An announcement by Ed Miliband has stated that the amount of paid paternity leave will be doubled under a future Labour government. Miliband also declared that statutory paternity pay would be increased to more than double its current rate, at £260 per week. However, the proposals have been labelled as a ‘business tax’ by some business leaders.
The Labour party leader believes that the current entitlement for fathers is out of date, and his proposals would help 400,000 families to provide their children with the “best start in life they can”. The current rate for statutory paternity pay is £138.18 a week, or 90 per cent of average weekly wages, whichever amount is the lowest. The amount proposed by Miliband of £260 per week is the same as a 40 hour week at minimum wage. The Labour leader went on to say that fathers currently enjoy two weeks paid leave, introduced by the previous Labour government, but many return to work due to a lack of money.
The British Chambers of Commerce, however, has stated that the new measures would be a “tax on business”. John Longworth, the director general, says that the proposals would create real costs for companies, which may result in lower productivity, fewer jobs and reduced growth. He also stated that businesses had already absorbed a number of changes to parental leave, with one change soon to be implemented. John Allan, national chairman of the Federation of Small Businesses, said that the extension of paternity leave to four weeks may mean that businesses have to hire temporary staff during that time.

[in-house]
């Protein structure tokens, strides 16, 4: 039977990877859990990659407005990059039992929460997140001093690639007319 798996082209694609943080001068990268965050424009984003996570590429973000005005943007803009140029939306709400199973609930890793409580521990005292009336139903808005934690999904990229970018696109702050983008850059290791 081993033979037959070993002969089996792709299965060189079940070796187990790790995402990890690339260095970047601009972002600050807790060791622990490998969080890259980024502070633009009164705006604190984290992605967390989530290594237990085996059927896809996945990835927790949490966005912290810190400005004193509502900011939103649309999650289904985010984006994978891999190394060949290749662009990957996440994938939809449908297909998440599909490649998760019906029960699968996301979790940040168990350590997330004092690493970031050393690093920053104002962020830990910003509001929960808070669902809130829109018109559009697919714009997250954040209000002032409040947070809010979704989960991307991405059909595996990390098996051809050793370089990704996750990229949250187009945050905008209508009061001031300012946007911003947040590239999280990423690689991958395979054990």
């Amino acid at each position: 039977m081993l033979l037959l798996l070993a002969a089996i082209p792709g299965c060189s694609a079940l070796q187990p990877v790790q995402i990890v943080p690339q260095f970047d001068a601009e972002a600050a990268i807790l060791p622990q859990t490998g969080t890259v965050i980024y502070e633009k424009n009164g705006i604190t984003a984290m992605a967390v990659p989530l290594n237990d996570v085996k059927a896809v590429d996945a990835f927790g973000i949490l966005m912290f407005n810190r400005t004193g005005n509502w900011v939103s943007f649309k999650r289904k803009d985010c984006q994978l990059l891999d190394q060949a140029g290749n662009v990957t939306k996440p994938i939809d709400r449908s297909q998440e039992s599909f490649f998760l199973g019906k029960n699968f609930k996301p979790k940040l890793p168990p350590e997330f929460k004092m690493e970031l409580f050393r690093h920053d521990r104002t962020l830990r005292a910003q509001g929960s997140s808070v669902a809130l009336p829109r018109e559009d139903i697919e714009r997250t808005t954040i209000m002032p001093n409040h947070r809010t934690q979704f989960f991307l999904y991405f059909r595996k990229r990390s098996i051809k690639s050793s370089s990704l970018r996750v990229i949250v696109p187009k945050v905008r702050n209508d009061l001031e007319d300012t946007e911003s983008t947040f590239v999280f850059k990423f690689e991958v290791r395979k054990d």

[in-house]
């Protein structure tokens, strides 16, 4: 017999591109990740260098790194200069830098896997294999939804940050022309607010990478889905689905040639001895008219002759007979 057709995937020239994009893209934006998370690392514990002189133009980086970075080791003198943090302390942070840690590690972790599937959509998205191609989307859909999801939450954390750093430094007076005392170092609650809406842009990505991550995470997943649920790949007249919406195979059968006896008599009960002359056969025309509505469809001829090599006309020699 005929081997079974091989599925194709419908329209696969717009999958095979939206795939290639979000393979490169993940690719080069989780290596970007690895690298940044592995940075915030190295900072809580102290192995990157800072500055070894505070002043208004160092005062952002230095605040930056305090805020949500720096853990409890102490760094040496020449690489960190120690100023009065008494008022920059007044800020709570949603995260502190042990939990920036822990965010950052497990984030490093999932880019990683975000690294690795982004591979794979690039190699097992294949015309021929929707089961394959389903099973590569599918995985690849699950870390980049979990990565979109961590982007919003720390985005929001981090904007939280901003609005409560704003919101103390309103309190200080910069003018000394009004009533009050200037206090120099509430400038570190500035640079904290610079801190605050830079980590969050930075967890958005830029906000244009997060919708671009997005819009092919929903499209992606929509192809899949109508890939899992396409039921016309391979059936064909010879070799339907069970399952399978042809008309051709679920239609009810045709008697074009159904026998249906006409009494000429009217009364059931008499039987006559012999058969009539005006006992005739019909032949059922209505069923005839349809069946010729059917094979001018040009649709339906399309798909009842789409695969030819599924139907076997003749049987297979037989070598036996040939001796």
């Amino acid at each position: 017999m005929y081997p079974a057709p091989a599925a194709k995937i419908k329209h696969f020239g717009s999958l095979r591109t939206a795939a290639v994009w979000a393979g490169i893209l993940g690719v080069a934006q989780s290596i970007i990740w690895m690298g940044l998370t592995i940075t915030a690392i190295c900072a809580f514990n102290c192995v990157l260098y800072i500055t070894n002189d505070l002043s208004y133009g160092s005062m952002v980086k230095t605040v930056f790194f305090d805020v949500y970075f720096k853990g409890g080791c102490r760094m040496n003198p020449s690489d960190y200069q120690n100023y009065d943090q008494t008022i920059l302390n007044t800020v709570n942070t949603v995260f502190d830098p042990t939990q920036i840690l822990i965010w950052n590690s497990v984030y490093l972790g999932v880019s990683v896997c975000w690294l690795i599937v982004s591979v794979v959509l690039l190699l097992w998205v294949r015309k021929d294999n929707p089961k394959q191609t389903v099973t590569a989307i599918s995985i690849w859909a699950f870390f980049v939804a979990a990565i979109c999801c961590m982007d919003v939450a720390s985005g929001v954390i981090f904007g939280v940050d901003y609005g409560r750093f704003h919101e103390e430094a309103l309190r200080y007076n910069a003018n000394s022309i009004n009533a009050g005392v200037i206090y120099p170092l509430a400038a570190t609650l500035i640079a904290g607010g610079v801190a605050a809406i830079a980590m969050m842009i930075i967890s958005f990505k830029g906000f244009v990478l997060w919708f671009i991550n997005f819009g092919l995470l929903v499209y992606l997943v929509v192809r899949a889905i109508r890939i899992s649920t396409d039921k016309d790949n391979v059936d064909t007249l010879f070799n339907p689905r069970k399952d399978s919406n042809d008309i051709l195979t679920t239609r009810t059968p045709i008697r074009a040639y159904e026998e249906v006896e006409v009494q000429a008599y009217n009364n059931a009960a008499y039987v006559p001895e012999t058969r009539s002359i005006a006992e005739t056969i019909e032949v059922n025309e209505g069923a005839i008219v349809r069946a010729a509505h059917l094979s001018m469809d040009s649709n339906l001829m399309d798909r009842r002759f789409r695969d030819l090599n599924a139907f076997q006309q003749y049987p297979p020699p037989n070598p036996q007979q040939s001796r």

Shared parental leave
Mothers of babies that are due on 5th April 2015 or later will be able to take up to 50 weeks maternity leave. However, they can choose to return to work earlier and their partner will be able to take the remaining weeks as paternity leave. How the weeks are shared between them is up to the parents.
How will this affect employers?
The shared parental leave may be taken as three separate blocks, but employees must give notice of eight weeks for each block of leave. Employers will have to prepare to cover the absence of staff taking paternity leave, while also being careful not to discriminate against those who want to apply for shared parental leave.
For planning advice, please contact us here at The Accountancy Partnership.
Want to learn more?
Subscribe to our newsletter to get accounting tips like this right to your inbox
About The Author
We work very closely with our expert accountants to bring you the latest factually correct tax and accounting news. We also enjoy writing about small business news that we hope you find useful!